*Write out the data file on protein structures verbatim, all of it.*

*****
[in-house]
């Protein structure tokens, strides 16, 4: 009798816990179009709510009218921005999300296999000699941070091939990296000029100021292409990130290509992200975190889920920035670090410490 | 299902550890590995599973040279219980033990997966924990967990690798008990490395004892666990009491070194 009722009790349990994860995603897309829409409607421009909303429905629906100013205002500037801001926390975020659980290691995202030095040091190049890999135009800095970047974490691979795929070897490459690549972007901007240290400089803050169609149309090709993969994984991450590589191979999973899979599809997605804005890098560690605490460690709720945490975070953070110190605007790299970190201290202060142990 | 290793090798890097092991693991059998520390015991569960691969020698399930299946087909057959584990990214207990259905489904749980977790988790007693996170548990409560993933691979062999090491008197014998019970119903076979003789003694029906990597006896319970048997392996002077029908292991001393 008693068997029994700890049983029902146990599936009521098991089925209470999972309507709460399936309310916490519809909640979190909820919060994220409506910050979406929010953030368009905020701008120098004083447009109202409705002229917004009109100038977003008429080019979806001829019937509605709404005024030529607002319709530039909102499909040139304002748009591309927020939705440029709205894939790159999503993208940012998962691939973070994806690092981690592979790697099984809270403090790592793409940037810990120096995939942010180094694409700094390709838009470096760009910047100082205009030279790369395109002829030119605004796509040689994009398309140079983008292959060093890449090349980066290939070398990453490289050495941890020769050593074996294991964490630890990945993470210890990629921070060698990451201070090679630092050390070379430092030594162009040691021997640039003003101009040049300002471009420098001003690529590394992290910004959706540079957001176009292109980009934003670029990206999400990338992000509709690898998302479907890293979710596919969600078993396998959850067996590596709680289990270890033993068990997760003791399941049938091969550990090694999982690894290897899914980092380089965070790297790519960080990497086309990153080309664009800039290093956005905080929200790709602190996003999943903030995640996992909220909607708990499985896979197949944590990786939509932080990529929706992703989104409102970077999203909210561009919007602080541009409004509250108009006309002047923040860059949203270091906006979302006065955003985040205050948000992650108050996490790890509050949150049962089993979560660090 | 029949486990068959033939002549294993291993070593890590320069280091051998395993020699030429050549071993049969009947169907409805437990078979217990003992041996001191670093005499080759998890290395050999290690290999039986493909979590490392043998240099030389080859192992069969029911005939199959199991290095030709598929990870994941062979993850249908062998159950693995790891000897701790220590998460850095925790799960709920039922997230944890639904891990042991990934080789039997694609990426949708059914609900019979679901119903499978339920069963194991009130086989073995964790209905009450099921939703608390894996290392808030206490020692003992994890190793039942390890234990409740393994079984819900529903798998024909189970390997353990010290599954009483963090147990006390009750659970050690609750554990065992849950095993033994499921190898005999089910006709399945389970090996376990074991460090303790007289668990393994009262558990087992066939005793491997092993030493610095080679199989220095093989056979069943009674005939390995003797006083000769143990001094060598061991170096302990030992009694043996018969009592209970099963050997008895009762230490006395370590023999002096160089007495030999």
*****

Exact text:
[in-house]
């Protein structure tokens, strides 16, 4: 009798816990179009709510009218921005999300296999000699941070091939990296000029100021292409990130290509992200975190889920920035670090410490 | 299902550890590995599973040279219980033990997966924990967990690798008990490395004892666990009491070194 009722009790349990994860995603897309829409409607421009909303429905629906100013205002500037801001926390975020659980290691995202030095040091190049890999135009800095970047974490691979795929070897490459690549972007901007240290400089803050169609149309090709993969994984991450590589191979999973899979599809997605804005890098560690605490460690709720945490975070953070110190605007790299970190201290202060142990 | 290793090798890097092991693991059998520390015991569960691969020698399930299946087909057959584990990214207990259905489904749980977790988790007693996170548990409560993933691979062999090491008197014998019970119903076979003789003694029906990597006896319970048997392996002077029908292991001393 008693068997029994700890049983029902146990599936009521098991089925209470999972309507709460399936309310916490519809909640979190909820919060994220409506910050979406929010953030368009905020701008120098004083447009109202409705002229917004009109100038977003008429080019979806001829019937509605709404005024030529607002319709530039909102499909040139304002748009591309927020939705440029709205894939790159999503993208940012998962691939973070994806690092981690592979790697099984809270403090790592793409940037810990120096995939942010180094694409700094390709838009470096760009910047100082205009030279790369395109002829030119605004796509040689994009398309140079983008292959060093890449090349980066290939070398990453490289050495941890020769050593074996294991964490630890990945993470210890990629921070060698990451201070090679630092050390070379430092030594162009040691021997640039003003101009040049300002471009420098001003690529590394992290910004959706540079957001176009292109980009934003670029990206999400990338992000509709690898998302479907890293979710596919969600078993396998959850067996590596709680289990270890033993068990997760003791399941049938091969550990090694999982690894290897899914980092380089965070790297790519960080990497086309990153080309664009800039290093956005905080929200790709602190996003999943903030995640996992909220909607708990499985896979197949944590990786939509932080990529929706992703989104409102970077999203909210561009919007602080541009409004509250108009006309002047923040860059949203270091906006979302006065955003985040205050948000992650108050996490790890509050949150049962089993979560660090 | 029949486990068959033939002549294993291993070593890590320069280091051998395993020699030429050549071993049969009947169907409805437990078979217990003992041996001191670093005499080759998890290395050999290690290999039986493909979590490392043998240099030389080859192992069969029911005939199959199991290095030709598929990870994941062979993850249908062998159950693995790891000897701790220590998460850095925790799960709920039922997230944890639904891990042991990934080789039997694609990426949708059914609900019979679901119903499978339920069963194991009130086989073995964790209905009450099921939703608390894996290392808030206490020692003992994890190793039942390890234990409740393994079984819900529903798998024909189970390997353990010290599954009483963090147990006390009750659970050690609750554990065992849950095993033994499921190898005999089910006709399945389970090996376990074991460090303790007289668990393994009262558990087992066939005793491997092993030493610095080679199989220095093989056979069943009674005939390995003797006083000769143990001094060598061991170096302990030992009694043996018969009592209970099963050997008895009762230490006395370590023999002096160089007495030999």